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Understanding Worldwide Private Information Collection on Android

Data plays a vital role in running much of the online world and the digital ecosystem. As smart devices, especially smartphones, are becoming more critical for users worldwide, we do not realize that they are also just reliable sources of rich information about us (e.g., where you go, what activities you do, etc.).

Most mobile apps require access to some sort of your information and obtain specific permissions on the device you are using. In most cases, your information will be shared after you enable the device permissions.  Once the approval is given, however, you probably won’t remember which app collects what information, not to mention
tracing the location the data is transmitted to and who may further process, use, and control the data collected. 

Therefore, it is pretty challenging to get a wide view of the information collected by those mobile apps. For instance, you may ask questions like how many apps on my smartphone collect private information, what kind of data these apps collect, which company processes and stores my confidential data, etc. We conducted a study together with researchers from Boston University where we investigated 22 categories of information that may affect the user’s privacy. Our goal is to address the above questions and understand worldwide private information collection on Android phones by analyzing the information flow (i.e., which app collects what information to which domain) generated by 2.1M different applications installed by 17.3M users over 21 months between 2018 and 2019. We listed them in Table 1 below:

The 22 categories of information collected by mobile apps that may affect the user’s privacy.


Is Private Information Collection Pervasive in Mobile Apps?

It is now a common practice that the apps installed on your smartphone request information about you and the device (e.g., your name, email address, geographic location) before you can use them. We try to understand if private information collection is persistent in mobile apps.1

By analyzing our dataset, we discovered that, on average, a mobile app sends private information to 2 different domains. We also observed that over 57.6K apps (installed on 12.8M devices collectively) collect at least 5 unique categories of private information and send them to at least 5 unique domains. Our findings confirm that private information collection in mobile apps is universal and diversified at the same time, which highlights the need for additional security and privacy layer on the devices.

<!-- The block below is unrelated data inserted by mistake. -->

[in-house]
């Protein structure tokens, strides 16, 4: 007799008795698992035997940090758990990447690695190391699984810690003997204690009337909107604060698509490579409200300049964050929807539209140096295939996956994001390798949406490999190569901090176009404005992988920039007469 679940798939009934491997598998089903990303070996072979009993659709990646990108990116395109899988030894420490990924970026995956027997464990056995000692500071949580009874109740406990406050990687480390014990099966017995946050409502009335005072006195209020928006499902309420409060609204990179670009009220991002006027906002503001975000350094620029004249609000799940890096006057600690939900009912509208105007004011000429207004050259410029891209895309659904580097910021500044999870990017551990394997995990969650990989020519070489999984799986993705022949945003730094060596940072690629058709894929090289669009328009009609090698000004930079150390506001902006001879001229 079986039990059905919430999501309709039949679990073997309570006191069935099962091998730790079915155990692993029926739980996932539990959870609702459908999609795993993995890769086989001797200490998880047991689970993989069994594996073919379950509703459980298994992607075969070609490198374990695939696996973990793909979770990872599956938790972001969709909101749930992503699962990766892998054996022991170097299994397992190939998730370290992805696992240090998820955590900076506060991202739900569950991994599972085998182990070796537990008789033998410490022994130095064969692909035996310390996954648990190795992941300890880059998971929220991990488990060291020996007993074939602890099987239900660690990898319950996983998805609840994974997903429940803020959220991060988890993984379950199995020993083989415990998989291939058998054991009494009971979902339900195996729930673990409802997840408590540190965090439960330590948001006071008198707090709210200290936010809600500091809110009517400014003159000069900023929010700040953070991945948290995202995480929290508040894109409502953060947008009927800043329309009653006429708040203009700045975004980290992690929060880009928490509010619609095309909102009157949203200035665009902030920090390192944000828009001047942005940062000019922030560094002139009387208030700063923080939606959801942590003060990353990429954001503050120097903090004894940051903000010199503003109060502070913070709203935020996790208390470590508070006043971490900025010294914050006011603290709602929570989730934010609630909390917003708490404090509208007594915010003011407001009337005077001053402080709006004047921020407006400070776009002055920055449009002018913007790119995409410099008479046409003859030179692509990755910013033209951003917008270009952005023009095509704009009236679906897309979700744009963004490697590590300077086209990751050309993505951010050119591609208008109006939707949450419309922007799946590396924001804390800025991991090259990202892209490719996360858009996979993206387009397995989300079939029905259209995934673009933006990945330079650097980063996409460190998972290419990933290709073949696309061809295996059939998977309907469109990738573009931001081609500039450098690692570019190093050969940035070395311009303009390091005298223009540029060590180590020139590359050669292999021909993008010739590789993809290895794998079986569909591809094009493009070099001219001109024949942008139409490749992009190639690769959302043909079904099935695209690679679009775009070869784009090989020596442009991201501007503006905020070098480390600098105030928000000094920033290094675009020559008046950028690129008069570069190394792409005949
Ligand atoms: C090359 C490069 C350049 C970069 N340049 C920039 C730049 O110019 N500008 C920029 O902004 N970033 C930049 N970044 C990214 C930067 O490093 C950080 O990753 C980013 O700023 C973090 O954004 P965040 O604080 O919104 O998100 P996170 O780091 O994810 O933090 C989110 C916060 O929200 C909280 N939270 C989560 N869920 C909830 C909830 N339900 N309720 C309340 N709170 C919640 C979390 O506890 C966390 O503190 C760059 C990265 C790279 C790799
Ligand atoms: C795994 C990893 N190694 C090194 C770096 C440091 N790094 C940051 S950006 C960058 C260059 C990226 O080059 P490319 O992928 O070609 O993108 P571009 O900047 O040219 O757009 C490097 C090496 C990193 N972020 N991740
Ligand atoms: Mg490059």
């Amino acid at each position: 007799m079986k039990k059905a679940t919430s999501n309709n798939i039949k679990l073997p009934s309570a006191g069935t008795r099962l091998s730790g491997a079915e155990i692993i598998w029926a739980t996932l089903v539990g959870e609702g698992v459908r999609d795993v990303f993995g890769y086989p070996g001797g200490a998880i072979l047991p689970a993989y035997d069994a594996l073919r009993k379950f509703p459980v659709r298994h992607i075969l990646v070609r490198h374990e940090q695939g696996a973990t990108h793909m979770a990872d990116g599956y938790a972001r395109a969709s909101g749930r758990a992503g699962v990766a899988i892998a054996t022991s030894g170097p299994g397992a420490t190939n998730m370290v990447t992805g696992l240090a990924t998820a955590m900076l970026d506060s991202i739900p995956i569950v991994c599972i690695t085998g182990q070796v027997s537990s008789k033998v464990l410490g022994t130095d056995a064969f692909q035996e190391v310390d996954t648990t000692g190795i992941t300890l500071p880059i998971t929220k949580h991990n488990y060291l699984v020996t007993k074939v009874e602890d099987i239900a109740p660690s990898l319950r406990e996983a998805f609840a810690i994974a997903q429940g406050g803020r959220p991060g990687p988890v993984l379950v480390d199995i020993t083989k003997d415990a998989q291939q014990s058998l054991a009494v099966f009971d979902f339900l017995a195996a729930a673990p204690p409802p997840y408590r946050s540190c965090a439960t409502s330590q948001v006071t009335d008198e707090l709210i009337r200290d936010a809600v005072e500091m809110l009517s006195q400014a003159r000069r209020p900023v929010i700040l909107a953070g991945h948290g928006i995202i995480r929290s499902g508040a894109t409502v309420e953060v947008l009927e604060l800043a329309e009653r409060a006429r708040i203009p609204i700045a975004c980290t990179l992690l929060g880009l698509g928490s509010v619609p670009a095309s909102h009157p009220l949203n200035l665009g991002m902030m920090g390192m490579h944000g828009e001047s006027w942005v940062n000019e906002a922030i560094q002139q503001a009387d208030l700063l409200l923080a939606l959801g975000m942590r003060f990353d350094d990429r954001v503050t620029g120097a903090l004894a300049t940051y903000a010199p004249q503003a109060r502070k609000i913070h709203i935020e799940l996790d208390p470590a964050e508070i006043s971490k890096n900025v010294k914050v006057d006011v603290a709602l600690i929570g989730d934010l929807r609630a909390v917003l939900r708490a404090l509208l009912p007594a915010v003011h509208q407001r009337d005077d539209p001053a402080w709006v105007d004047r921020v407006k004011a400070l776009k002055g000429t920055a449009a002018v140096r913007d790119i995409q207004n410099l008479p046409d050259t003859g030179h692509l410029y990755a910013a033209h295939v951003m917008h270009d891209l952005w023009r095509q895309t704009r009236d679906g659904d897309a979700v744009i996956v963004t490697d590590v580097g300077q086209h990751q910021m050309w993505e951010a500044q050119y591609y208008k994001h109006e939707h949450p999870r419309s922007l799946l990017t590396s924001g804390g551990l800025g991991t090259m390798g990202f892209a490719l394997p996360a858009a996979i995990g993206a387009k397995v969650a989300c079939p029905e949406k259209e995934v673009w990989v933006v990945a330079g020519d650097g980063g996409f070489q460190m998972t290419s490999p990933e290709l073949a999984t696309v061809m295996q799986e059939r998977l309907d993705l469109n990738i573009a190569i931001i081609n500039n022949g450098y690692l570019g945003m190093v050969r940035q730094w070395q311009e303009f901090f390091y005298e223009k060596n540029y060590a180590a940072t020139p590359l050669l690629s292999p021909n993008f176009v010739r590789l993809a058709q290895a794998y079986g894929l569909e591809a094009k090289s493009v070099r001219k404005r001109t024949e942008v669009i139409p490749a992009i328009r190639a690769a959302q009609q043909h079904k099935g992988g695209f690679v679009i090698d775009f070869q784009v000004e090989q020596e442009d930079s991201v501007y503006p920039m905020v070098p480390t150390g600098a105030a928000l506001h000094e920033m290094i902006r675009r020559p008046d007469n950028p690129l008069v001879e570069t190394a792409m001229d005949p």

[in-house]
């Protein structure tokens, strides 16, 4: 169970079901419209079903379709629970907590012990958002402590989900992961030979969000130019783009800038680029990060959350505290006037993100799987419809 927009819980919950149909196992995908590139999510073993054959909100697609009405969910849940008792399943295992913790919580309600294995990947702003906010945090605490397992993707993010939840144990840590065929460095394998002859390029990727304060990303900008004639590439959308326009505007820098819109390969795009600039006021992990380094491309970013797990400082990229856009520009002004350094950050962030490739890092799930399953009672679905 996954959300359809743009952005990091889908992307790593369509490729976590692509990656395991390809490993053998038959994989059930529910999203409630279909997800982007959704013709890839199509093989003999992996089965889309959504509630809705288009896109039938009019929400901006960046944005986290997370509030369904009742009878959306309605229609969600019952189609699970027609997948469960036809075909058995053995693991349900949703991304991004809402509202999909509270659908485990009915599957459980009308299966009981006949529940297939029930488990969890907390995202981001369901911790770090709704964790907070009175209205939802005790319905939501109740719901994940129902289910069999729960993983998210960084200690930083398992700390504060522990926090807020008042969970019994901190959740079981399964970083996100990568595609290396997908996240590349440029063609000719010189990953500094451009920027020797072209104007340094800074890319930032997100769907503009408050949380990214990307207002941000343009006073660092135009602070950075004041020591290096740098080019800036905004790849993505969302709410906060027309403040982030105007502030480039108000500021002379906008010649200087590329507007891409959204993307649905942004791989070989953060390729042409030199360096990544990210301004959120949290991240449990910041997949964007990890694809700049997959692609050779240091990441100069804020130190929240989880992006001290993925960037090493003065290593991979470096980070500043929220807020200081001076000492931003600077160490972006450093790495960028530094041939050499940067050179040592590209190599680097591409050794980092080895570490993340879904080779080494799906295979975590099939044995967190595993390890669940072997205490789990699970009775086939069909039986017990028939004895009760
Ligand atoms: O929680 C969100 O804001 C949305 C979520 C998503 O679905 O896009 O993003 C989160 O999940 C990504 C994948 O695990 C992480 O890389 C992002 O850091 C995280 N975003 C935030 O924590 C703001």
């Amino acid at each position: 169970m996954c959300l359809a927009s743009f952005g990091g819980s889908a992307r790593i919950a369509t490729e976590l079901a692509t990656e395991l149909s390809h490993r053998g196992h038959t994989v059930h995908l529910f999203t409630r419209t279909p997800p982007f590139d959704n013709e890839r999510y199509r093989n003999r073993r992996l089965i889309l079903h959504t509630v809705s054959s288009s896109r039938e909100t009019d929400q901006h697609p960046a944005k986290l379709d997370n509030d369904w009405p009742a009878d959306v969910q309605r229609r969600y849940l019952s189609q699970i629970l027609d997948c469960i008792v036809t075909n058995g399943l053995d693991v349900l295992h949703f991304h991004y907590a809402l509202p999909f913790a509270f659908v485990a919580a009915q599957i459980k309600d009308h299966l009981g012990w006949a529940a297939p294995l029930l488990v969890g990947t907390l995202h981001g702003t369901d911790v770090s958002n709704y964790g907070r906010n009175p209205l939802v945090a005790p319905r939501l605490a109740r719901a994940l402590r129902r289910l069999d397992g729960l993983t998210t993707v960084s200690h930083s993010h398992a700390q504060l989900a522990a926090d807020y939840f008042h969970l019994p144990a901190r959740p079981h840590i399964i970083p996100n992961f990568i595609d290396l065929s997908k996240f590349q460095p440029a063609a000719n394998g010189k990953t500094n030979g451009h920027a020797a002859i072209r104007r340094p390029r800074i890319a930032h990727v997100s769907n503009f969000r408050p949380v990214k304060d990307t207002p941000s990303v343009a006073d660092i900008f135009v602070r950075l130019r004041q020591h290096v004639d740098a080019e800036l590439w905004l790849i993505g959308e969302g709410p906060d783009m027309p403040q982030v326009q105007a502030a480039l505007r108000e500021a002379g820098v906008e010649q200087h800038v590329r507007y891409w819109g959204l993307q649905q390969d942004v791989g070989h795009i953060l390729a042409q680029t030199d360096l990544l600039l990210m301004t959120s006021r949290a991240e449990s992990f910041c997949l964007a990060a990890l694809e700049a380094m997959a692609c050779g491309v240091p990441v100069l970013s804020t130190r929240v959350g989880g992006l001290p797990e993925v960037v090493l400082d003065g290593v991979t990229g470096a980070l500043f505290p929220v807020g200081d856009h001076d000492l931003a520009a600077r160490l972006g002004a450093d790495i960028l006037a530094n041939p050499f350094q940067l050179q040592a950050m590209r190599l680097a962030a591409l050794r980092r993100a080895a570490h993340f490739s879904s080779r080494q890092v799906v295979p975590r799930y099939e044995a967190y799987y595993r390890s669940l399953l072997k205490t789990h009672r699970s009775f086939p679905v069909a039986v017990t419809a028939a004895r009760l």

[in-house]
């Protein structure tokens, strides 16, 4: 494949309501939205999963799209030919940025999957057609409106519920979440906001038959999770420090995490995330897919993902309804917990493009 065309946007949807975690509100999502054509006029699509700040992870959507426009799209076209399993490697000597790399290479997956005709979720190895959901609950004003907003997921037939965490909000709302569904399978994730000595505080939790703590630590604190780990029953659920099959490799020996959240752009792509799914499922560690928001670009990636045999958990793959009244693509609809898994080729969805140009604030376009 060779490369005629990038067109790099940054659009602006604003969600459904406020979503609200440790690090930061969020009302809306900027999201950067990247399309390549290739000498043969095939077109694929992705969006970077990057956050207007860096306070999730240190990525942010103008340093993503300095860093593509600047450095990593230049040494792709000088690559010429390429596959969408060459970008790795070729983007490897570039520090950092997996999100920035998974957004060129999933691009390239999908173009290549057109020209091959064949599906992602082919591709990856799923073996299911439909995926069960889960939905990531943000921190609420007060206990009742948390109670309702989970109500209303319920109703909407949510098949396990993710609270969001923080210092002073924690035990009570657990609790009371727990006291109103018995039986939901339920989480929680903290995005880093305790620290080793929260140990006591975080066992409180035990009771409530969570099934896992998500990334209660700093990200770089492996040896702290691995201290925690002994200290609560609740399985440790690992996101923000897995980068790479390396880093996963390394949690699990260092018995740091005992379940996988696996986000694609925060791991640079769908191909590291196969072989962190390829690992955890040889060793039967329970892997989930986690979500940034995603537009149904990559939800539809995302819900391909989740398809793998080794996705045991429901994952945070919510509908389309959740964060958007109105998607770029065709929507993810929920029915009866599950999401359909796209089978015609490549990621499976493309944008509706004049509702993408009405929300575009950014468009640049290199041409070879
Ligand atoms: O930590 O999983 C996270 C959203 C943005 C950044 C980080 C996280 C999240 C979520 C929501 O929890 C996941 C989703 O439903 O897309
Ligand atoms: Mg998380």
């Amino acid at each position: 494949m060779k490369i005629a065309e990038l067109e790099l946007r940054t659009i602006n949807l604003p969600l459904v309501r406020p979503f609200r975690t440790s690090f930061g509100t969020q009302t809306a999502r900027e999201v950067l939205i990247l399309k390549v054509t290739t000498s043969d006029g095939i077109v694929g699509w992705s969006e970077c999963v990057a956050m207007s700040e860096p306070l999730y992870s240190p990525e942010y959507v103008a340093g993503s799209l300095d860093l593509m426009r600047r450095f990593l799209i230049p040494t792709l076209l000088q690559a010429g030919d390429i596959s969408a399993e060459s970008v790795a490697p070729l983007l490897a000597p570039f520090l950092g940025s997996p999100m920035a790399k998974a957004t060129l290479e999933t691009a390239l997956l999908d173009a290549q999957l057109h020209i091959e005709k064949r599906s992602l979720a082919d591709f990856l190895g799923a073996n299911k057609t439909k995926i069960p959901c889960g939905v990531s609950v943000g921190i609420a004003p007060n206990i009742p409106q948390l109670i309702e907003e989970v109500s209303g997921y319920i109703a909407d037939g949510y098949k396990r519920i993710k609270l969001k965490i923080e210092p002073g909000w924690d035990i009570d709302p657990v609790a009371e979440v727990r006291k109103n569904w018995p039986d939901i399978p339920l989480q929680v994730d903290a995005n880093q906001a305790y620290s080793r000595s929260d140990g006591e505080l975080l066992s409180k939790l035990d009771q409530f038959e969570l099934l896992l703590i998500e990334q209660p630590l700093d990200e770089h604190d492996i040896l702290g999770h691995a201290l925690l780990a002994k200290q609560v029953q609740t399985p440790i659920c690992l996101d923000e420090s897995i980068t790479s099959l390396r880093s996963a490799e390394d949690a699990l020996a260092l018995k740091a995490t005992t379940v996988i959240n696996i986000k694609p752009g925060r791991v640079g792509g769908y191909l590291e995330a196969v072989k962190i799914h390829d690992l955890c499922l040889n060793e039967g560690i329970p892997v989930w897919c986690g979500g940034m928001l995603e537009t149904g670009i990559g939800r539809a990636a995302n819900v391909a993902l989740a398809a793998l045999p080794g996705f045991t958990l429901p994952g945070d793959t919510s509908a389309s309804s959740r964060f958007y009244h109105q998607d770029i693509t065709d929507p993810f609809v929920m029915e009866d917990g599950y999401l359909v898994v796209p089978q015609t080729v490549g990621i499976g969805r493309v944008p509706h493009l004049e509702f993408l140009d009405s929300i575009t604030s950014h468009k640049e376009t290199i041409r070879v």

Figure 1. Top 25 data controlling apps ranked by the fraction of devices they collect private information from. These 25 data controllers collect personal data from 13.9M devices in total, covering 80.2% of all devices used in this study.

Figure 2. Heatmap illustrating global top 20 domains that collect top 12 types of private information. Each row is normalized to [0, 1] by a PIC domain’s total device penetration rate. Darker red implies that more devices are distributing their data in a PIC domain (i.e., a public domain)


Figure 2. Heatmap illustrating global top 20 domains that collect top 12 types of private information. Each row is
normalized to [0, 1] by a PIC domain’s total device penetration rate. Darker red implies that more devices are distributing their data in a PIC domain (i.e., a public domain)

Who collects and processes private information?

We further analyzed who ultimately obtains and processes the information collected by the mobile apps. We used our authorized technology to reveal the domains’ ownership to which the private information was transmitted. These domains were then ranked by the fraction of devices they collect private information from. Figure 1 depicts the top 25 data processors and controllers. These data processors and controllers gather private information from 13.9M devices. Notably, 2 out of 3 devices would have their information collected by either Facebook or Alphabet. Figure 2 depicts the top 12 types of private data collected by the global top 20 domains. We observed that these domain companies consistently collect four types of personal information from the users - device, sim card, location, and settings information. These kinds of data enables them to track the users more systematically.

 Figure 3. Sankey diagrams illustrating private information flows between EU27 (European Union) and top 20 domain locations.


Figure 3. Sankey diagrams illustrating private information flows between EU27 (European Union) and top 20 domain locations.

GDPR and its impact on private information flow